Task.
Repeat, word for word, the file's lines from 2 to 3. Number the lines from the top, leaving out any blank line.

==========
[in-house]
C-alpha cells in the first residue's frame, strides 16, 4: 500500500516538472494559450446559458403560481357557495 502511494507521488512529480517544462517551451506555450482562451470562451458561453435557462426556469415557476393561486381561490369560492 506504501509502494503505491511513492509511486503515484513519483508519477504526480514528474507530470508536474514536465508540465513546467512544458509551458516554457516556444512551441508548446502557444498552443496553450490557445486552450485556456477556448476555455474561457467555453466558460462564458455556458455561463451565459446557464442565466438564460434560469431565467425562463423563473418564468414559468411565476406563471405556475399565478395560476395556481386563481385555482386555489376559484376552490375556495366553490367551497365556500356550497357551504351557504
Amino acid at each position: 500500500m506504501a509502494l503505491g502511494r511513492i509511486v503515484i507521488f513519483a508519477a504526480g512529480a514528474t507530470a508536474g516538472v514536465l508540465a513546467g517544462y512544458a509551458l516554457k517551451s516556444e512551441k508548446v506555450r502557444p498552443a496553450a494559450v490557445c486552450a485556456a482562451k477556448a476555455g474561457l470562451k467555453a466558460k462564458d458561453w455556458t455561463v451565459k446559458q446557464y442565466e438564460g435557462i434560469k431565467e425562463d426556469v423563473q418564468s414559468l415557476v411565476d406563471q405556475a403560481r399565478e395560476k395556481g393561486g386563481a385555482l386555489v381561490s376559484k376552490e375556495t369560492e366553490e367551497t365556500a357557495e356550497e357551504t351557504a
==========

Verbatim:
C-alpha cells in the first residue's frame, strides 16, 4: 500500500516538472494559450446559458403560481357557495 502511494507521488512529480517544462517551451506555450482562451470562451458561453435557462426556469415557476393561486381561490369560492 506504501509502494503505491511513492509511486503515484513519483508519477504526480514528474507530470508536474514536465508540465513546467512544458509551458516554457516556444512551441508548446502557444498552443496553450490557445486552450485556456477556448476555455474561457467555453466558460462564458455556458455561463451565459446557464442565466438564460434560469431565467425562463423563473418564468414559468411565476406563471405556475399565478395560476395556481386563481385555482386555489376559484376552490375556495366553490367551497365556500356550497357551504351557504
Amino acid at each position: 500500500m506504501a509502494l503505491g502511494r511513492i509511486v503515484i507521488f513519483a508519477a504526480g512529480a514528474t507530470a508536474g516538472v514536465l508540465a513546467g517544462y512544458a509551458l516554457k517551451s516556444e512551441k508548446v506555450r502557444p498552443a496553450a494559450v490557445c486552450a485556456a482562451k477556448a476555455g474561457l470562451k467555453a466558460k462564458d458561453w455556458t455561463v451565459k446559458q446557464y442565466e438564460g435557462i434560469k431565467e425562463d426556469v423563473q418564468s414559468l415557476v411565476d406563471q405556475a403560481r399565478e395560476k395556481g393561486g386563481a385555482l386555489v381561490s376559484k376552490e375556495t369560492e366553490e367551497t365556500a357557495e356550497e357551504t351557504a